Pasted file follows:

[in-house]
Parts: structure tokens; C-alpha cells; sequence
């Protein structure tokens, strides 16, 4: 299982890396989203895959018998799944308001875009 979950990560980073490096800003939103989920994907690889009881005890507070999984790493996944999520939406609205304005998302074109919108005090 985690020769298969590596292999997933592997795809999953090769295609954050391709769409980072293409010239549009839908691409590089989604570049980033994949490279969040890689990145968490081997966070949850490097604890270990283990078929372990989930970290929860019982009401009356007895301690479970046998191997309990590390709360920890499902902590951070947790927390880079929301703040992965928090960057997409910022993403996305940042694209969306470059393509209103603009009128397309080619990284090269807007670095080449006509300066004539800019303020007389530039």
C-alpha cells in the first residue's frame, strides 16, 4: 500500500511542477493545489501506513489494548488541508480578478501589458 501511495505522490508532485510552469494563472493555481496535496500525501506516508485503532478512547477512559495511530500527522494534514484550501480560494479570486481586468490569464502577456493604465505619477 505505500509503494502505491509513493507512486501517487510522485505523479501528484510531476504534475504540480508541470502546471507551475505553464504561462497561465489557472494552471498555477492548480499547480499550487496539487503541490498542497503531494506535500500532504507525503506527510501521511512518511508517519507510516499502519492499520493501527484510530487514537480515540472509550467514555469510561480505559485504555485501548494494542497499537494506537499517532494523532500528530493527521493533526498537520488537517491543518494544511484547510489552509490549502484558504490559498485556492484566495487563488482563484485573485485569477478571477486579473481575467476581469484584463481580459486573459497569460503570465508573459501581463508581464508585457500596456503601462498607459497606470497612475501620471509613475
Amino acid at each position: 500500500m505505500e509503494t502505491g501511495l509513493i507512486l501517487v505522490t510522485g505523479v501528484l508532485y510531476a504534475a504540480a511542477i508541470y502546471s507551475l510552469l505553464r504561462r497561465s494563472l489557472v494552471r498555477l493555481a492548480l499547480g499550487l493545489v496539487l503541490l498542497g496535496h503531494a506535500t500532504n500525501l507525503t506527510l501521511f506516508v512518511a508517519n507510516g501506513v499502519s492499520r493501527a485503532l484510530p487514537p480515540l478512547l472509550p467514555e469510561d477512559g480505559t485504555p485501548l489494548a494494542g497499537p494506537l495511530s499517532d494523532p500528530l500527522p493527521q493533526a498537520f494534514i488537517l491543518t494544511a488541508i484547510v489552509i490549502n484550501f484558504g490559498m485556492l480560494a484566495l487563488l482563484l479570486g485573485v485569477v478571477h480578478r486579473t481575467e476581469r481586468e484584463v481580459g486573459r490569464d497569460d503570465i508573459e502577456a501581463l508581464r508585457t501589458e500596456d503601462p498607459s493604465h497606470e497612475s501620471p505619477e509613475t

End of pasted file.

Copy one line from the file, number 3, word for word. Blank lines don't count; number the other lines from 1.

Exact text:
């Protein structure tokens, strides 16, 4: 299982890396989203895959018998799944308001875009 979950990560980073490096800003939103989920994907690889009881005890507070999984790493996944999520939406609205304005998302074109919108005090 985690020769298969590596292999997933592997795809999953090769295609954050391709769409980072293409010239549009839908691409590089989604570049980033994949490279969040890689990145968490081997966070949850490097604890270990283990078929372990989930970290929860019982009401009356007895301690479970046998191997309990590390709360920890499902902590951070947790927390880079929301703040992965928090960057997409910022993403996305940042694209969306470059393509209103603009009128397309080619990284090269807007670095080449006509300066004539800019303020007389530039």